Your Web Presence Is Handled

In software engineering there is a concept called the Single Responsibility Principle. What it means is that any function (a bit of code that does something) should only do one thing. That way, if it breaks for any reason, only one thing is broken and it should be fairly easy to identify what’s wrong and how to fix it.

Since learning about this, I’ve taken it to heart and applied it to my whole life and business. One person cannot be in charge of everything. It’s unsustainable and impossible.

We Ranked!

we ranked! let's celebrate

Today is a huge day for us here at Smart & Slick because our website finally ranked in Google for the term “web design agency”. We have yet to achieve the kind of search engine rankings that are going to lead to a sharp uptick in enquiries and work. We’re not even ranked in the top 100 yet, but we are ranked. We are on the map. And it may sound like I’m disproportionately excited about that given that I can’t order a new car, but it is vitally important. Because it means Smart & Slick, as a company, is on the map in the field of web design. We have a starting point. We are no longer blindly poking around in the dark. We’ve learned something about the size of the challenge involved in getting onto the first page and then being able to order a new car (or more likely hire a couple of new developers).

It is also a testament to the faith that every entrepreneur has to have in order to embark on such mad endeavour as deciding to build a business: that effort will eventually get you results.

In Feb 2021, when I first started Smart & Slick, I knew that getting any seriously good Google rankings for any computing or IT related terms would be tough. There are a million and one people in their bedrooms calling themselves web design agencies or digital agencies or whatever. They all have websites. That’s a lot of websites. And back in February 2021, they had all been around longer than me. How would I ever compete?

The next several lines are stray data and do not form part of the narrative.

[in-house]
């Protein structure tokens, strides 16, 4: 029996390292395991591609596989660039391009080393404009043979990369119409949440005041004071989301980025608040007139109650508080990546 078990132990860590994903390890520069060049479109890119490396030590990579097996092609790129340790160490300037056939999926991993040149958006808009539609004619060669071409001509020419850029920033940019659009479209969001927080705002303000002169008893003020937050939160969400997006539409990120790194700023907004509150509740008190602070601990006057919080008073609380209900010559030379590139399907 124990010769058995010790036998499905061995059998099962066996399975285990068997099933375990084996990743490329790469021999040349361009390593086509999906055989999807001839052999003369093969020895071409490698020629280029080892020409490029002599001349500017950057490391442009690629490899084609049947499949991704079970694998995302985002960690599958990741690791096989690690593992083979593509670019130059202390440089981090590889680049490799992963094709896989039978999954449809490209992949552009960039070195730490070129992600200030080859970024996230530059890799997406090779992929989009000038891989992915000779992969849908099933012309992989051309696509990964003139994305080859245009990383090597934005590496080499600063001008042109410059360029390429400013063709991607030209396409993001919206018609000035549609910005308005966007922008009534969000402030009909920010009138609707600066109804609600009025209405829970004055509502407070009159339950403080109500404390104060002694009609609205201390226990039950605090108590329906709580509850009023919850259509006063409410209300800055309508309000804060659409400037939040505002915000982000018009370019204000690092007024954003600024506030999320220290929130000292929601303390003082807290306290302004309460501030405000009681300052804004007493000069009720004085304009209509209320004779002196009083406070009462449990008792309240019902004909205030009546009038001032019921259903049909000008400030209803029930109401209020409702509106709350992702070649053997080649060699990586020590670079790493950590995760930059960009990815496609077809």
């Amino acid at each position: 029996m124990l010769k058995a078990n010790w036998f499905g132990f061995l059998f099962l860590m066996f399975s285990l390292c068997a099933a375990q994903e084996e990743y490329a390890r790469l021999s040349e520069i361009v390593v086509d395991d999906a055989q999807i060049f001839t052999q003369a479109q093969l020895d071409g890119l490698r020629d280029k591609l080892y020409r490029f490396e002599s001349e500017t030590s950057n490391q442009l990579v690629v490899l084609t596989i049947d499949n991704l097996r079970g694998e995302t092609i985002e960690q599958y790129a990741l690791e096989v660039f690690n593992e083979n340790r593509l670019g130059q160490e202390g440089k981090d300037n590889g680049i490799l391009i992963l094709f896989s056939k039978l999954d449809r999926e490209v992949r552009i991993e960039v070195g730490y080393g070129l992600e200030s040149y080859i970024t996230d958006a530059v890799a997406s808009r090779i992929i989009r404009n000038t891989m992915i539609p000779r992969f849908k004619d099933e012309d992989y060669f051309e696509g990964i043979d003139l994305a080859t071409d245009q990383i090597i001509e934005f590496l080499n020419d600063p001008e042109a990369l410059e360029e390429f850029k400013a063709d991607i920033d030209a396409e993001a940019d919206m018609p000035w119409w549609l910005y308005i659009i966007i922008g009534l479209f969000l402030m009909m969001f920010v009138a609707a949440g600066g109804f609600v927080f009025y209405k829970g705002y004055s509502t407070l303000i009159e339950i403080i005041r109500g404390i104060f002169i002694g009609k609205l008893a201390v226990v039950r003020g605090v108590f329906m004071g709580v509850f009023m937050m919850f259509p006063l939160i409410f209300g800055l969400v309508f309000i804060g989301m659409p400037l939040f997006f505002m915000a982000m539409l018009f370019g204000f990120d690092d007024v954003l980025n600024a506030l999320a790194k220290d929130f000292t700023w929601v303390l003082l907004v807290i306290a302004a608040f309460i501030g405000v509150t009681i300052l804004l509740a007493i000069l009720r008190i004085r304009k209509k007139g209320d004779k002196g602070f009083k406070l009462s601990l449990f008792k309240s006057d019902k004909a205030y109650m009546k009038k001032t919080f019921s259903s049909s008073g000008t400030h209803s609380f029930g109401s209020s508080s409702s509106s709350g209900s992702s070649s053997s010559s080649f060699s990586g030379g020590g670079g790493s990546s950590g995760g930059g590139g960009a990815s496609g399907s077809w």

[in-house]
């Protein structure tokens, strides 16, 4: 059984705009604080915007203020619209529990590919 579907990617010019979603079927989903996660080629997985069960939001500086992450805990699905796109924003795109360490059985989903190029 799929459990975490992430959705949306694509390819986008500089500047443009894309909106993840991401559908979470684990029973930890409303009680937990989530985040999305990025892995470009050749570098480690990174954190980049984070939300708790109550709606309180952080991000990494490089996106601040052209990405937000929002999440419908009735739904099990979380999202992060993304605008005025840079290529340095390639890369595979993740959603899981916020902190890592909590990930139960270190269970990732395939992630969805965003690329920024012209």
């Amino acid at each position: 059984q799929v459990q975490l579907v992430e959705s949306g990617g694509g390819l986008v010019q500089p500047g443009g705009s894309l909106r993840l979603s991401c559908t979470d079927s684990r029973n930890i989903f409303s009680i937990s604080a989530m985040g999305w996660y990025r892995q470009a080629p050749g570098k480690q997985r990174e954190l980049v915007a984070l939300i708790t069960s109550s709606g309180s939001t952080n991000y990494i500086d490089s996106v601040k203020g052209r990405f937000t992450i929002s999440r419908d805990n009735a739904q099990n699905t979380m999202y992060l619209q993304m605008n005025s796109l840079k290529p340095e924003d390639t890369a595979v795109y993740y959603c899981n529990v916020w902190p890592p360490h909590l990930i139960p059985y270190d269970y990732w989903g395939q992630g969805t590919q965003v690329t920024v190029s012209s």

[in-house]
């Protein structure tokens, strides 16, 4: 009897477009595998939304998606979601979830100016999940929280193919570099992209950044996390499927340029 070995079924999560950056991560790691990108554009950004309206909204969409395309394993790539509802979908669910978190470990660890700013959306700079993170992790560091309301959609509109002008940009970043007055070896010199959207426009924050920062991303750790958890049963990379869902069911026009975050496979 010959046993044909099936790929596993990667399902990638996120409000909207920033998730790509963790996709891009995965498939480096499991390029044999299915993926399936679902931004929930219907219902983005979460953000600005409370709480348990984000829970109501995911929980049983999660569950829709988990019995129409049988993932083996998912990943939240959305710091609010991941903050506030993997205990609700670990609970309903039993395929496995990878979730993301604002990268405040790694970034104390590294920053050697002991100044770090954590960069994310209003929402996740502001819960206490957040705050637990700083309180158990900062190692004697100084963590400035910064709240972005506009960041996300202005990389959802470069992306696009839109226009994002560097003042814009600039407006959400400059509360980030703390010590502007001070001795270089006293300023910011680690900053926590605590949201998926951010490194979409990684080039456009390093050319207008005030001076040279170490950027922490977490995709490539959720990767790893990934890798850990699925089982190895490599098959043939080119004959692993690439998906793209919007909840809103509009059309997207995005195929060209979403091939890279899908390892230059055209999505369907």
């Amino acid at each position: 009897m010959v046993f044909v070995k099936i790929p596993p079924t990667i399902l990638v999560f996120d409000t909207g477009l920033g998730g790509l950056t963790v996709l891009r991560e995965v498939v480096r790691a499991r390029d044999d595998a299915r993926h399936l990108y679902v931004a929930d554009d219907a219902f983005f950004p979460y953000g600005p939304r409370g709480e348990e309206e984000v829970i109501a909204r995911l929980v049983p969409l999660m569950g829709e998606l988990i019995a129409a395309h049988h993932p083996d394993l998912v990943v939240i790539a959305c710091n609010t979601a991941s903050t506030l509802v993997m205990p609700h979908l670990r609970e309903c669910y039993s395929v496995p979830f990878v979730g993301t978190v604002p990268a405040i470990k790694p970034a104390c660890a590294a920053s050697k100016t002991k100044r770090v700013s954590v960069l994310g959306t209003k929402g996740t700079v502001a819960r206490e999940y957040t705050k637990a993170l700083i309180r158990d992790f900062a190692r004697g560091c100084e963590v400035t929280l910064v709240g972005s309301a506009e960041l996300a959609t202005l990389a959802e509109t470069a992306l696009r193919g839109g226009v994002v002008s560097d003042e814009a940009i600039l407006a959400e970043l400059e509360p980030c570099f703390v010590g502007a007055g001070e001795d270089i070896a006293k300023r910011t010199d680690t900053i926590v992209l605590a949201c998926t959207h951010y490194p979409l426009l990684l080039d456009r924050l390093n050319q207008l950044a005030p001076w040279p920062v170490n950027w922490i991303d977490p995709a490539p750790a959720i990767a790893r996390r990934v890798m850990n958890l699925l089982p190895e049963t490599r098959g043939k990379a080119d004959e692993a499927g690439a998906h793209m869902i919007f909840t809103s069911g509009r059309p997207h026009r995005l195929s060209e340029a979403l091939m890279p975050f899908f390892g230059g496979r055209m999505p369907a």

It was scary. I’d quit a well paid job to pursue building my own business and if I failed there would be a large repetitional cost to that. Having quit my job also meant this wasn’t really a problem I’d be able to just throw money at until it was solved. I was taking the “do everything yourself” approach because I couldn’t afford to spend money speculatively AND put food on the table.

But I made a plan. I’ve posted on this blog fairly regularly. I’ve written good solid content on a fairly regular basis and over time, it has built up. As the months have passed, the website has increased in size. Until now, one unassuming day when I really wasn’t expecting anything, I realise that we’ve ranked.

The work paid off. And it wasn’t heavy work. I didn’t obsess about it for the last 18 months. I had faith that it was something that would happen eventually. I just made an effort to write a blog article every day or every couple of days and then eventually just whenever I had an idea for a blog. And over time, these small but consistent efforts have lead to a result.

It reminds me of Andy Dufresne in The Shawshank Redemption (spoilers, if you haven’t seen it I recommend you stop reading right now and go watch it, then come back). Andy Dufresne, an accountant, was found guilty of murdering his wife (which he didn’t do). This cruel twist of fate landed him in prison for essentially the rest of his life. Did Andy give up? No. I’m gonna try not to blow the ending, but if you’ve seen it you’ll know what I mean when I say small consistent efforts of a very long period of time lead to him eventually getting out.

It always makes me laugh. The shot of him crawling through a sewage pipe can sometimes seem like the perfect metaphor for build a business. You’ve got to be prepared for that.

So from this point forward for me, the rest of the journey to the coveted Google page 1 will be faster. Because we know where we are. And we know where we’re going. In a year I’ll be on page 1. I promise.

Why Your Website Impacts Your Credibility As A Business

baby under purple blanket

This morning, I finally got around to doing something I’ve wanted to do for the last 3 months: open a bank account and investment account for my son. I consider it a father’s duty to give him the best head start he can have in life. And secondly, if I’m smart today, in 18 years, his university fees might pay themselves, should he choose to go.